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University Plan to shape students’ future

The 10-year plan reaches its halfway mark as developments in academics loom in the distance.  |  Illustration by Nichole Landon/THE CHIMES

 

Administration will focus on building students’ careers, increasing enrollment and expanding academic offerings in growing fields as it reaches the midway point of its 10-year University Plan.

HALFWAY THERE

The Board of Trustees approved a vision statement outlining the direction of the university for the following 10 years in Sep. 2012. The plan mentions seven aspirations for administration to follow, including “Build a Cross-Cultural Community” and “Cultivate Competent and Courageous Graduates.” The President’s Cabinet also follows a yearly strategic plan which serves as a guide for specific steps in following the University Plan.

The university must continuously adapt to changing trends and circumstances by reevaluating how it enacts its plans, according to senior director of new business ventures and university planning David Shynn. He also believes President Barry Corey has sought to hold true to Biola’s mission of providing a biblically integrated education even as other universities have moved away from Christian convictions in response to challenges.

“Even as we look toward moving into the future, growing in new ways, both in headcount and program reach, global reach and so forth, the one thing [Corey] really wanted to make sure was front and center was the fact that we weren’t going to be straying away from who we are,” Shynn said.

Administration has sought to attain this goal by training faculty to more thoroughly consider how they integrate their faith into the core curriculum.

The University Plan also seeks to see a total enrollment of 10,000 students by 2022, up from 6,172 in Fall 2017. Shynn believes administration’s investments in cinema and media arts, business and science will draw prospective students to Biola. These investments include the board’s approval of additional funding for these academic areas, the recent opening of the Alton and Lydia Lim Center for Science, Technology and Health and the announcement of a CMA school.

“One of the ways we’re thinking about this is how to invest in the most in-demand programs right now so that those programs have proper levels of facilities, faculty funding, etcetera,” Shynn said. “We’re hopeful that with those new programs and the new facilities, etcetera, that that’ll spur… growth in those areas.”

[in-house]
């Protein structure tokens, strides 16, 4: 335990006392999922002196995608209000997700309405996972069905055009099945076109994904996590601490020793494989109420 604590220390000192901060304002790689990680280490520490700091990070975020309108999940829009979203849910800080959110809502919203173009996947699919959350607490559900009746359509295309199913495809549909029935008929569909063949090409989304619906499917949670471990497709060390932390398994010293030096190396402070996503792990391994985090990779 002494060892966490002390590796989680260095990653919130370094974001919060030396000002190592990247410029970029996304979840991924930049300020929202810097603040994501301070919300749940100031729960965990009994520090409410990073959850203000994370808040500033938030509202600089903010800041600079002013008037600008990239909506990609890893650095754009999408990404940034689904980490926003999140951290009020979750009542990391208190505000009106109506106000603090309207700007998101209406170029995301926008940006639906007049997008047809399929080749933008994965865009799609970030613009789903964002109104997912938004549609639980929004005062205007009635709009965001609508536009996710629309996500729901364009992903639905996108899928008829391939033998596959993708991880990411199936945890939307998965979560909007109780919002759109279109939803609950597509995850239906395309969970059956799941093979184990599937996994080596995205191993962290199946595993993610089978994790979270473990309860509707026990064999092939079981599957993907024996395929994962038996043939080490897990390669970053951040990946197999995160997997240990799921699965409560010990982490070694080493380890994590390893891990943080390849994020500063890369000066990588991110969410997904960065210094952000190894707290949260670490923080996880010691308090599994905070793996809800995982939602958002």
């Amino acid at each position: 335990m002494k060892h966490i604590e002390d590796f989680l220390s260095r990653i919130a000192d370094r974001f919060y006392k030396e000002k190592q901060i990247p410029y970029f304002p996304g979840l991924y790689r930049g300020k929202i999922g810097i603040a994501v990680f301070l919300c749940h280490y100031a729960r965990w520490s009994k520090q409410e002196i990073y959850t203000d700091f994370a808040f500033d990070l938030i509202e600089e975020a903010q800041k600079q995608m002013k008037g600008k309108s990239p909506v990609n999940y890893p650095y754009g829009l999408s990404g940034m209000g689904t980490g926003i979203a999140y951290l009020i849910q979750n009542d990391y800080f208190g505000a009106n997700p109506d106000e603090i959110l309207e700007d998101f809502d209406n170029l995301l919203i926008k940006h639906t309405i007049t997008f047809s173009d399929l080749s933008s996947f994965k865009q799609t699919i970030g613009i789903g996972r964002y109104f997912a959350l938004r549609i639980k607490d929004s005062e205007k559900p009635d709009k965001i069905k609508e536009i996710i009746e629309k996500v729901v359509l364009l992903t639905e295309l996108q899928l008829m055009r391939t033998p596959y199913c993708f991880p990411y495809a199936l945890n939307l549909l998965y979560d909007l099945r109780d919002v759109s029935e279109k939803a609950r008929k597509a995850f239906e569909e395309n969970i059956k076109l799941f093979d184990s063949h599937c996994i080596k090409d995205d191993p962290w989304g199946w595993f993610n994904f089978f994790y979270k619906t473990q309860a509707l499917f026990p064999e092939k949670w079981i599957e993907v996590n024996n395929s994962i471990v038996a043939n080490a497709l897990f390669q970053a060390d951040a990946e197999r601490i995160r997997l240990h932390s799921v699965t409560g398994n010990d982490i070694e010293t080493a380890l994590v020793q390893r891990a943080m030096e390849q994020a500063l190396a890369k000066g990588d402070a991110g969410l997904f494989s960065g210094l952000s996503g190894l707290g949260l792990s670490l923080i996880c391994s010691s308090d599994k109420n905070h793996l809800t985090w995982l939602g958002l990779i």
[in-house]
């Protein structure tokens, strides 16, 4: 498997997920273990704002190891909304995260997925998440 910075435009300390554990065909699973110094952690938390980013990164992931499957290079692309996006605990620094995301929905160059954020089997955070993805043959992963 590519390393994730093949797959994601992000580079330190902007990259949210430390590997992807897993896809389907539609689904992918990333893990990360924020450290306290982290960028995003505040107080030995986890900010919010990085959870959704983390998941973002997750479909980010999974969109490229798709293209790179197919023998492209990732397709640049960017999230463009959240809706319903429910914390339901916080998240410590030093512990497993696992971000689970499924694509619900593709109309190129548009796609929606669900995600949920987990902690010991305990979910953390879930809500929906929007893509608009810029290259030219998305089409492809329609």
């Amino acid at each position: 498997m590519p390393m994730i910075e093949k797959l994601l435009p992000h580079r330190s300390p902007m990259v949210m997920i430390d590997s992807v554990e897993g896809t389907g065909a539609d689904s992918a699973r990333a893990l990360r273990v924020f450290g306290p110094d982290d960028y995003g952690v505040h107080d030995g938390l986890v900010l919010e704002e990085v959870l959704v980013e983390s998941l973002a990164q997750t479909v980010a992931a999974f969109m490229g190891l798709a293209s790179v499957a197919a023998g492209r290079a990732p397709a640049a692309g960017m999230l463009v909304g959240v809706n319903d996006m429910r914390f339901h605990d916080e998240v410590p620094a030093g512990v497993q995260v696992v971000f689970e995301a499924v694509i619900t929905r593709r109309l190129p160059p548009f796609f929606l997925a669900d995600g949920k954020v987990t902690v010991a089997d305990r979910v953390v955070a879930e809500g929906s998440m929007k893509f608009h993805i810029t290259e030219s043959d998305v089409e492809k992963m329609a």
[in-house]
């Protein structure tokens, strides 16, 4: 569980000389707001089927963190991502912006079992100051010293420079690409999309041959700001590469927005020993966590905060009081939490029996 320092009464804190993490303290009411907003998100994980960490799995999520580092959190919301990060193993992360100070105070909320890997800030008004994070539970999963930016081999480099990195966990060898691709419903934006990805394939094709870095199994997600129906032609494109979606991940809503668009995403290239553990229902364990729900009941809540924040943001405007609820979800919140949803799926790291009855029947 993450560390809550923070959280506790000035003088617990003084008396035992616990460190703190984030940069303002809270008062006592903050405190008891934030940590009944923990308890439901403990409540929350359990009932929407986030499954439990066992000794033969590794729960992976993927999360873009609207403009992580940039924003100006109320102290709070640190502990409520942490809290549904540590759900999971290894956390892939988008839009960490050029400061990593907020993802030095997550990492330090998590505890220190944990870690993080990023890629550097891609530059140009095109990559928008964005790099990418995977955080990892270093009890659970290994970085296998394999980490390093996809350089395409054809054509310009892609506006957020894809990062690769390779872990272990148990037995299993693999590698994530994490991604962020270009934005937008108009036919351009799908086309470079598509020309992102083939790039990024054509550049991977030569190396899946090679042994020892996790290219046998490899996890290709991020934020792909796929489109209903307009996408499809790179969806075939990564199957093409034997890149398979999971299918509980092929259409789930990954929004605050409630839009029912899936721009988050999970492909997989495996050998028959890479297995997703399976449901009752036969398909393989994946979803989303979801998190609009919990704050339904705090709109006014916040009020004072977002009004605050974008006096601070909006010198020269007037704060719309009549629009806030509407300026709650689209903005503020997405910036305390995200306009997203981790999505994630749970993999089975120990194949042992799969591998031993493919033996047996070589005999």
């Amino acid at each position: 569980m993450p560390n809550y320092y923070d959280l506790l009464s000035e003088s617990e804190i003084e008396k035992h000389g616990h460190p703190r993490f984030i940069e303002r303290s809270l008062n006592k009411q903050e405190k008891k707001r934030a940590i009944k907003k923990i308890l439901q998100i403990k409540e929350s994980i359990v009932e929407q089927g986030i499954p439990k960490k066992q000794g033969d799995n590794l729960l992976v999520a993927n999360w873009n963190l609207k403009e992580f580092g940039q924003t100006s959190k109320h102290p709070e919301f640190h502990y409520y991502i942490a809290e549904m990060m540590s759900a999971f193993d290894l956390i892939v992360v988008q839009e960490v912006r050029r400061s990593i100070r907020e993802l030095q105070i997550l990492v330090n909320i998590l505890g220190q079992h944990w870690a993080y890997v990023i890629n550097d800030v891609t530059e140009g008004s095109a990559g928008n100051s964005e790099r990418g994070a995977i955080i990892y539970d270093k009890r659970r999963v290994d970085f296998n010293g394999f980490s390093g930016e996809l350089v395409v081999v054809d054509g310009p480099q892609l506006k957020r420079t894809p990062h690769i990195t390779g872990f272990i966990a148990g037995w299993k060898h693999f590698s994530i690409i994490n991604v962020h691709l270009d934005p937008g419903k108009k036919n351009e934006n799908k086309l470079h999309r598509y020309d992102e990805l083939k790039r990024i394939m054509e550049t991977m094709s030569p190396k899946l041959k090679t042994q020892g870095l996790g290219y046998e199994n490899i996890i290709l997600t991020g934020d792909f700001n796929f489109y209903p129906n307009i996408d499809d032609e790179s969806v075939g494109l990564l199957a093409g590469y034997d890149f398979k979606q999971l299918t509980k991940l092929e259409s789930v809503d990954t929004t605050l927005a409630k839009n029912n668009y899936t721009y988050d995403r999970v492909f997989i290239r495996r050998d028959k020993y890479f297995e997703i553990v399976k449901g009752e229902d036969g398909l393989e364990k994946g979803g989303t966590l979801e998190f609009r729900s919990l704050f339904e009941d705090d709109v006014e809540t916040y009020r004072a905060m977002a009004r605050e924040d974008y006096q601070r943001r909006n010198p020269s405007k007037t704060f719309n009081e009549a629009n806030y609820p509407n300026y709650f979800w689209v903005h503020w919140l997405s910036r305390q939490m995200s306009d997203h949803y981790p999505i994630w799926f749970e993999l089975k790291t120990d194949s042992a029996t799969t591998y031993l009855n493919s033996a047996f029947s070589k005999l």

YEARLY PLAN SEEKS TO PREPARE STUDENTS

To fund these initiatives, vice president of university management Adam Morris, who also constructs the yearly strategic plan, is preparing to recommend to the board of directors a program for the next fundraising campaign. This goal coincides with the University Plan aspiration to ensure the affordability of a Biola education.

“[It’s] super important to me that the initiatives in the next campaign are linked to the fulfillment of the University Plan, so I wouldn’t want us to feel like the last campaign accomplished everything there is to accomplish in the University Plan. It has moved the needle significantly in the right direction, but there’s a ton of work left to do,” Morris said.

The creation of career preparation for students remains another aspect of the 2017-18 strategic plan, according to director of career development and success Tiffany Lee. For instance, the Career Center has been establishing connections with potential employers and will launch a series of videos teaching students how to engage with the professional field in early 2018.

“By expanding employer relationships and increasing access to opportunities, students have more opportunities to build career skills and apply their classroom learning in the field, ultimately producing more competent graduates (Aspiration #4) that will go out and impact the world for Christ,” Lee said in an email.

Due to developments such as this, Morris believes the university will thrive as it pursues the second half of its 10-year plan.

“I couldn’t be more encouraged… 27 years I’ve worked here and [I] feel like we are at a unique place in Biola’s history, with incredible momentum that has been built [and] continues to be built,” Morris said. “I just feel like we are poised to just do great things.”

 

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